The Value in New Year Resolutions

The Value in New Year Resolutions

It’s that time of the year again. The time when we re-evaluate our life plan, make some minor (or not so minor) adjustments and set a new direction for ourselves. We call this setting “New Year resolutions”.

Of course, the joke is that we set these resolutions with great enthusiasm but by the end of January most of them have fallen by the wayside. So what is the key to making lasting change?

It’s all a question of value. Students of NLP (neuro-liguistic programming) are introduced to one of the great communication models – Logical Levels, as devised by Robert Dilts. I remember being introduced to this model and believing I had been given a major insight into the secrets of the universe – or at least our part in it.

It will probably come as no surprise to learn that our behaviour is driven by our beliefs and values. What Dilts’ model shows us is how this happens. As New Year resolutions are about implementing personal change, and by change we mean changing our behaviour, then it makes sense that we have to believe in this change and see value in it, for it to be maintained. We also have to believe that it is realistic and achievable. Lastly, it has to fit with our sense of identity. Putting these together, the best resolutions for change need to fulfil the following criteria:

  • be linked to our personal values
  • be consistent with the beliefs that come from these values
  • generate clear, realistic and achievable actions (behaviours)

In addition, your resolutions will be more likely to succeed if they are consistent with your personal sense of identity. This is why coaches suggest you state your resolution at an identity level, rather than a behaviour level. Here’s an example around one of the more popular resolutions at this time of year – losing weight;

  1. State the resolution as an identity; “I want to be slim” rather than “I want to lose weight”.
  2. Make sure it is linked to at least one of your personal values; “health” or “fitness” etc.
  3. Now, define the steps you need to take to achieve this by setting some (SMART) goals. Focus on realistic and achievable in particular.
  4. Now, write an action plan to deliver your goals.

If steps 1-5 above seem like too much hard work, then don’t waste your time by going any further with this resolution, as you clearly either don’t believe or value it

If one of your New Year Resolutions is to “be a more influential communicator” then why not follow this blog and learn how to do this for free?

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Thriving with Change

Thriving with Change

It’s an old cliché, but let’s face it the only thing that’s constant is change. This is particularly true at the present time, with economic uncertainty leading many of us to consider career changes, though not always through choice.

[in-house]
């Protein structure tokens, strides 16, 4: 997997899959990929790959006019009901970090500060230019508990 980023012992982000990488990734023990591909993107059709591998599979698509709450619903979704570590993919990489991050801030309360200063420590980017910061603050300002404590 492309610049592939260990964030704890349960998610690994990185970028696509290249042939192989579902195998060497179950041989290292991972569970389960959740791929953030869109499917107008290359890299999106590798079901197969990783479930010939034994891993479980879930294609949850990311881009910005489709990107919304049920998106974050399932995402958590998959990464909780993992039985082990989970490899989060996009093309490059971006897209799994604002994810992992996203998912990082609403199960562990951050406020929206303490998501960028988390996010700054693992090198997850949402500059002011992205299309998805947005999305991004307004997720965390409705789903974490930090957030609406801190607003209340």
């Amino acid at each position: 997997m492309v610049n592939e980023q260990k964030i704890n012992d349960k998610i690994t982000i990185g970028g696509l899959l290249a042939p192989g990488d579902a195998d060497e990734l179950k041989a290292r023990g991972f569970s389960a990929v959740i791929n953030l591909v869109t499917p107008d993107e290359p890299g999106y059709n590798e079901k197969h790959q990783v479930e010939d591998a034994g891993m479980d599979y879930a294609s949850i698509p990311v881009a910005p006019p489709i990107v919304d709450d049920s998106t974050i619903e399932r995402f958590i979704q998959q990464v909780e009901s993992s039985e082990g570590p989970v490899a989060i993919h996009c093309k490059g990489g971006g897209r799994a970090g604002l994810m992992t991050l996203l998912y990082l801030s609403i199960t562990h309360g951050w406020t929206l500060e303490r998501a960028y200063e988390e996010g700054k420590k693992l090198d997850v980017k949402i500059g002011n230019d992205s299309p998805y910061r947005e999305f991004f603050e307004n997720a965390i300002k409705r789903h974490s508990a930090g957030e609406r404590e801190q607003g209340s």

So how can we best cope with change?

It is my philosophy that it is possible to not only survive but to actually thrive with change. It’s all a question  of approach.

In this article, I will introduce a concept from NLP that facilitates this. In fact it is one of the core concepts from NLP, namely, setting well-formed outcomes. This is a technique that has applications beyond managing change. It can be used for any future planning. It is also a useful check for letting us know when we are not achieving what we would like to – it may be a sign that one of the well-formedness conditions is not being met.

So how do we set well-formed outcomes? All you have to do is answer the following questions. You can do this on your own (self coaching) but it can be helpful to have someone else guide you through the process. Any good coach will be able to help you set good well formed outcomes for your career or, indeed, your life.

Here’s how;

  1. State what you want in the positive, i.e. “what do you want” (rather than stating what you don’t
    want).
  2. Convert a good objective (see 1 above) into an  outcome by answering “How will you know you’ve got it?”
  3.  Use the full range of sensory language (visual, auditory and kinaesthetic) to ensure you are clear about your desired future.
  4. “Can it be started and maintained by you?” This is crucial, as we are all limited by what we can directly change, or our ability to influence those who can. When we are experiencing rather than leading change, it is often this lack of control that leads us to feel unhappy. Within the context of the change, focus on what is within your control. Do your own personal SWAT analysis, and focus on your personal strengths and minimise your weaknesses.
  5. Give your outcome an appropriate context;
      • “Where, when and with whom do you want it?
  6. Maintain the current positive by products. This is the one part that is crucial to, and most often missed out, when organisations and individuals initiate change; find out what is liked, by you and others, about the current way of doing things, and make sure that where possible you take them with you into the changed future.
  7. Do an Ecology check; Is it worth it in terms of:
      • Cost to you?
      • The time it will take?
      • Your sense of self (personal identity)?

Setting well-formed outcomes is crucial to not only surviving but thriving with change. Follow these steps to ensure you can turn even the most challenging situation to your advantage.

If you want to learn more about NLP, I recommend the following book “The NLP Coach” by my teacher, Ian
McDermott
(with Wendy Jago).

You can learn more about this strategy and others at our upcoming workshop “A Change for the Better”.